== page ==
I remind the right hon. Gentleman that Dorothy Barrett, Alan Fisher, Albert E. Frost, Sir Henry Marking, Sir Peter Parker and Jeffrey Maurice Sterling are the non-executive directors listed in the latest available BA report and accounts. I do not detect that they are all of one political persuasion.

Mr. John Smith

That is not all of them.

Mr. Onslow

I am sorry.

Mr. Smith

I think that the hon. Gentleman is not accurate. I think that there is another director who is not named.

Mr. Tebbit

Yes, since that report was published.

Mr. Onslow

Yes, but I am sure that he would not claim to have been appointed because his political persuasion was the first recommendation that he had. Therefore, the point about political vetting is a very silly one, even for the right hon. Gentleman to make.

Mr. John Smith

The thought occurred to me, in an interrogative fashion, only because the hon. Gentleman was contemplating thorough canvassing of people who would be put on the board—canvassing presumably done by the Government. The point of canvassing people is no doubt to find out their views. If the hon. Gentleman would be happy to see independent-minded people on the board, what is the point of all this canvassing that he envisages?

Mr. Onslow

I am sorry, but the right hon. Gentleman has a genius for getting hold of the wrong end of the stick. What I meant and what I said was that the Government, as the majority shareholder, would be likely to be asked, before names were put forward to the AGM, whether they were suitable. It is not the Government who will do the canvassing but the board of the company, which presumably would consult its shareholders before making important decisions.

The right hon. Gentleman does not know boards which do these things—that is his loss—but I think that he would, from his former responsibility for company affairs, endorse the view that a board of directors should keep in touch with its shareholders as best it can about such important matters as board appointments.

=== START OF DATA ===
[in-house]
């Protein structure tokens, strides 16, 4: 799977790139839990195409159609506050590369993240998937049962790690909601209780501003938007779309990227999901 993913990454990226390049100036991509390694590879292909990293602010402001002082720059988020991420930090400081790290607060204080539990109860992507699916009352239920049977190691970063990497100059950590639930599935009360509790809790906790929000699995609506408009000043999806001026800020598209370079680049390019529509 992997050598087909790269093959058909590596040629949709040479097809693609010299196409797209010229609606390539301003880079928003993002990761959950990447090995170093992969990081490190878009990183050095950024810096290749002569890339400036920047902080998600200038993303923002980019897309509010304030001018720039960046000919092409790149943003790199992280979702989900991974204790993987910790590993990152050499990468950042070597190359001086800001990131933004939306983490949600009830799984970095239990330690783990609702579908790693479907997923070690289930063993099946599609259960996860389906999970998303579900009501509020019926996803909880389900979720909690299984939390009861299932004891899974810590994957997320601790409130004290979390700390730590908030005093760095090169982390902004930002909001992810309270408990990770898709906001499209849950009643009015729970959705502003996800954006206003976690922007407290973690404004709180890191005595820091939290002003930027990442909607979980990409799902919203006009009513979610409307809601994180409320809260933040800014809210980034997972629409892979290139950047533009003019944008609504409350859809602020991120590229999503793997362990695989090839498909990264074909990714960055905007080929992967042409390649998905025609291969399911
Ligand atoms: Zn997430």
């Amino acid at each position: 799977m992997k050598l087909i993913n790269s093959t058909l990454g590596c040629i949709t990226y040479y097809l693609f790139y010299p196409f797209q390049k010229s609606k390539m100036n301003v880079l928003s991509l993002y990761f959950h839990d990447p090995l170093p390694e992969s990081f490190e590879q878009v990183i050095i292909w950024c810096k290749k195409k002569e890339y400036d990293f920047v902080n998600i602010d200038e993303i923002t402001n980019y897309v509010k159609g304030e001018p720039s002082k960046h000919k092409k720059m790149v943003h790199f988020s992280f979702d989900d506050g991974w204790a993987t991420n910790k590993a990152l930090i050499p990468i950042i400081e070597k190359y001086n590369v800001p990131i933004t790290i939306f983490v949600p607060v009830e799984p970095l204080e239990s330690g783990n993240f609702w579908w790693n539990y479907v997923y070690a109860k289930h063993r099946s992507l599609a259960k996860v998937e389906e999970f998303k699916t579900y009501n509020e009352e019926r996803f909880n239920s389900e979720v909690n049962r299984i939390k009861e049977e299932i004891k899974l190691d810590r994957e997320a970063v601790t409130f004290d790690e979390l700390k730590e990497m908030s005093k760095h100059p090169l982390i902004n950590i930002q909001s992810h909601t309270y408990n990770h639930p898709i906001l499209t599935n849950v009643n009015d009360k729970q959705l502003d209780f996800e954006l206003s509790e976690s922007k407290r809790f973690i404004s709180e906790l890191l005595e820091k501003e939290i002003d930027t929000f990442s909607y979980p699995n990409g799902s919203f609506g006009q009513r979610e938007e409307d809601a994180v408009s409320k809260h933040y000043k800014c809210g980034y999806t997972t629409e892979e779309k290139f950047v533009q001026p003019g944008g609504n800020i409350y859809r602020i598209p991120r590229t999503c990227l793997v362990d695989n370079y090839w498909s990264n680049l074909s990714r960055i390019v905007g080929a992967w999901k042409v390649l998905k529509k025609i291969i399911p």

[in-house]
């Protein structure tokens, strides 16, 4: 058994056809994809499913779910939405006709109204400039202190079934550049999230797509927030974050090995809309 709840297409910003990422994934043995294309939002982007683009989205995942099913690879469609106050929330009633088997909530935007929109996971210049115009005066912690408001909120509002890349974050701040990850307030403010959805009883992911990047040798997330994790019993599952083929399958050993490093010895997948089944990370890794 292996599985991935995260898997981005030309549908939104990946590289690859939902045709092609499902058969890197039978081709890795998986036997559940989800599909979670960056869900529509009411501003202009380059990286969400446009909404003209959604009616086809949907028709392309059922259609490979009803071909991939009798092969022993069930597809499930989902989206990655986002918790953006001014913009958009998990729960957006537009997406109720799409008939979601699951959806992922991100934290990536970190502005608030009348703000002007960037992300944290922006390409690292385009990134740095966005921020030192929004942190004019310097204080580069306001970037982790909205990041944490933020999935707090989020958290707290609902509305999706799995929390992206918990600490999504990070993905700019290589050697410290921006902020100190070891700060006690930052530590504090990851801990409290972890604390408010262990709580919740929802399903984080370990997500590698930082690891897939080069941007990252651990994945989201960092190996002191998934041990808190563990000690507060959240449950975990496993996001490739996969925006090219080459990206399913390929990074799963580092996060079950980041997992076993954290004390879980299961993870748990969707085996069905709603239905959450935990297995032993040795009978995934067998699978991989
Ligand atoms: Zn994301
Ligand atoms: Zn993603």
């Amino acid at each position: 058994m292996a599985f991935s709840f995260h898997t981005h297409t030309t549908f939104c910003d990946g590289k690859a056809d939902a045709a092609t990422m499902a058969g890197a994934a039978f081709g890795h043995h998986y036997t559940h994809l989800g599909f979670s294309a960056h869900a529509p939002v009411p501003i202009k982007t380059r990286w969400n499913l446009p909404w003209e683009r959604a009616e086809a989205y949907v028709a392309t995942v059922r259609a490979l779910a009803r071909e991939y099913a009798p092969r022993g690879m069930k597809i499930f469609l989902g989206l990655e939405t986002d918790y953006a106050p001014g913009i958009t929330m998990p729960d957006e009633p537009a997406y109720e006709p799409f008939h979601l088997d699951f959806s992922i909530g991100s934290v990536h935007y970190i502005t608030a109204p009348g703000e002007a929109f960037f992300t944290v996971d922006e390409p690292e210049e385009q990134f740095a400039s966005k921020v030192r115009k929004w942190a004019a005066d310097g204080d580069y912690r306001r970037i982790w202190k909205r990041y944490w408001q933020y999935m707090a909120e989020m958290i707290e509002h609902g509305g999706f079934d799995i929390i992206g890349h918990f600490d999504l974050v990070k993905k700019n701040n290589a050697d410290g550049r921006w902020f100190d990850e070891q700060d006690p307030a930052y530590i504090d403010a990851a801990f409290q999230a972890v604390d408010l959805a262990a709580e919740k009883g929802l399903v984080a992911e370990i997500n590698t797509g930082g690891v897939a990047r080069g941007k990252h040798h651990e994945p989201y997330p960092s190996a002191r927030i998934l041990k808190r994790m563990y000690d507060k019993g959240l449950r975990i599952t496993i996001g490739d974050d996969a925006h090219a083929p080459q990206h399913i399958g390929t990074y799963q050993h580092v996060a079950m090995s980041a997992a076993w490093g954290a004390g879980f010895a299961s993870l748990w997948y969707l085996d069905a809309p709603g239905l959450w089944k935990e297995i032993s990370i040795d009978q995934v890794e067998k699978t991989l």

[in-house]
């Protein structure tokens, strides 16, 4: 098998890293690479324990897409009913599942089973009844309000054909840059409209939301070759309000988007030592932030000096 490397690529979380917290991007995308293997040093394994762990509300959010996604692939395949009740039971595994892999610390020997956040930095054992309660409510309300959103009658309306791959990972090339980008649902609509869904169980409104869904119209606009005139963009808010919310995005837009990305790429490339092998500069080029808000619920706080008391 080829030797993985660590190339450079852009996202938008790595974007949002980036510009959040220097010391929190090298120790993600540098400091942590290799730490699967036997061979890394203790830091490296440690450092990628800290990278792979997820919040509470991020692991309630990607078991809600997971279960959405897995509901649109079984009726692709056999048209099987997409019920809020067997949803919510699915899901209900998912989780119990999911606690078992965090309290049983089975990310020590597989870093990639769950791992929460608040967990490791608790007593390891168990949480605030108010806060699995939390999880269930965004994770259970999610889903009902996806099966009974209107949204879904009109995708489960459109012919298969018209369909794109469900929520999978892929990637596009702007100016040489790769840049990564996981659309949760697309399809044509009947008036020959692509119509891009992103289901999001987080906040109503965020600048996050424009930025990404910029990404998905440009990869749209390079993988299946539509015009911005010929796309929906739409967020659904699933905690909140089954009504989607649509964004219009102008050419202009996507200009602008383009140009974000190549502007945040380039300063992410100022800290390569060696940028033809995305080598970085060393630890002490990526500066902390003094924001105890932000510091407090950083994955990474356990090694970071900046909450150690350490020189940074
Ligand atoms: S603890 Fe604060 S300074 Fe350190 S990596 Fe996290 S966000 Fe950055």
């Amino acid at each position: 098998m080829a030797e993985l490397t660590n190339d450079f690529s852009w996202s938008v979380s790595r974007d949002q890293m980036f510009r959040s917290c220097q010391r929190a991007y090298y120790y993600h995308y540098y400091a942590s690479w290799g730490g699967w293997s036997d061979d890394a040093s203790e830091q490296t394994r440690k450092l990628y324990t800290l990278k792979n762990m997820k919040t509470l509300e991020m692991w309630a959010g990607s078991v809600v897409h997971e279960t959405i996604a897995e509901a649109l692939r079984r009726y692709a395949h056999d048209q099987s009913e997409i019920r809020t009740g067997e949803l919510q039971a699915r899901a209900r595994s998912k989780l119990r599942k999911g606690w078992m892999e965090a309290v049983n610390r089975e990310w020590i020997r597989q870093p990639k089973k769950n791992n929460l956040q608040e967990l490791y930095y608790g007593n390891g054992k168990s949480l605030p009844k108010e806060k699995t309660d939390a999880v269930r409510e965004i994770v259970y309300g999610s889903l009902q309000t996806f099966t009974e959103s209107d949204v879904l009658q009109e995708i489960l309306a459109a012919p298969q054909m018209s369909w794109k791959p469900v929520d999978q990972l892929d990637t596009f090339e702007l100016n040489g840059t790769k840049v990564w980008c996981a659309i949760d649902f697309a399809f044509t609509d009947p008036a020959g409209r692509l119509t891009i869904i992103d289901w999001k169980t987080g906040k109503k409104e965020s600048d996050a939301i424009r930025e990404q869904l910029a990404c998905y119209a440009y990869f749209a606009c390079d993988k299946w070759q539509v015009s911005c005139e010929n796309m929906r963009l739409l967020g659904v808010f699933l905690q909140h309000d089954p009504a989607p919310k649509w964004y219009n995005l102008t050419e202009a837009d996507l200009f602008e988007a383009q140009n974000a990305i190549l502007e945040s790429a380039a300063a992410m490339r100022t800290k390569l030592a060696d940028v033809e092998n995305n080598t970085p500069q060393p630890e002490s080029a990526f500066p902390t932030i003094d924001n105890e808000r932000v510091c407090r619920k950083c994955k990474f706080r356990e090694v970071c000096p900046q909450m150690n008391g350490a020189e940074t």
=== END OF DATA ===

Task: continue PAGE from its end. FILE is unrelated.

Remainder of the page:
Mr. John Smith


Mr. Onslow

No, I will not give way, or we shall be up and down all the time.

I now turn to the point that I put to my hon. Friend the Member for Brentwood and Ongar (Mr. McCrindle). What sort of people would he see sitting at the board table with the Government's dog collar around their necks and what does he think they would particularly do? Would they be different from the present non-executive directors? Has my hon. Friend some different qualifications in mind? Does he suppose that in one year or two years the board of British Airways non-executive directors will be different from those who are at present non-executive directors? If so, why does he feel that?

Thirdly, my hon. Friend told us that these non-executive directors in the Government dog collar would change their advice to the board as Government policy changed. That was what led me to say that they were puppets—although ventriloquists' dummies might have been a more accurate description. I cannot see that they can be said to have a will of their own if that is what he envisages their function as being.

Mr. McCrindle

In order to save a long intervention, the summary reply to my hon. Friend is that I foresee non-executive directors appointed by the Government to the board of British Airways as being similar to the non-executive directors appointed by two other Secretaries of State to other similar boards. The question to which my hon. Friend must address his attention is: where is the fundamental difference between the type of company to which I have referred and the proposed British Airways Limited?

Mr. Onslow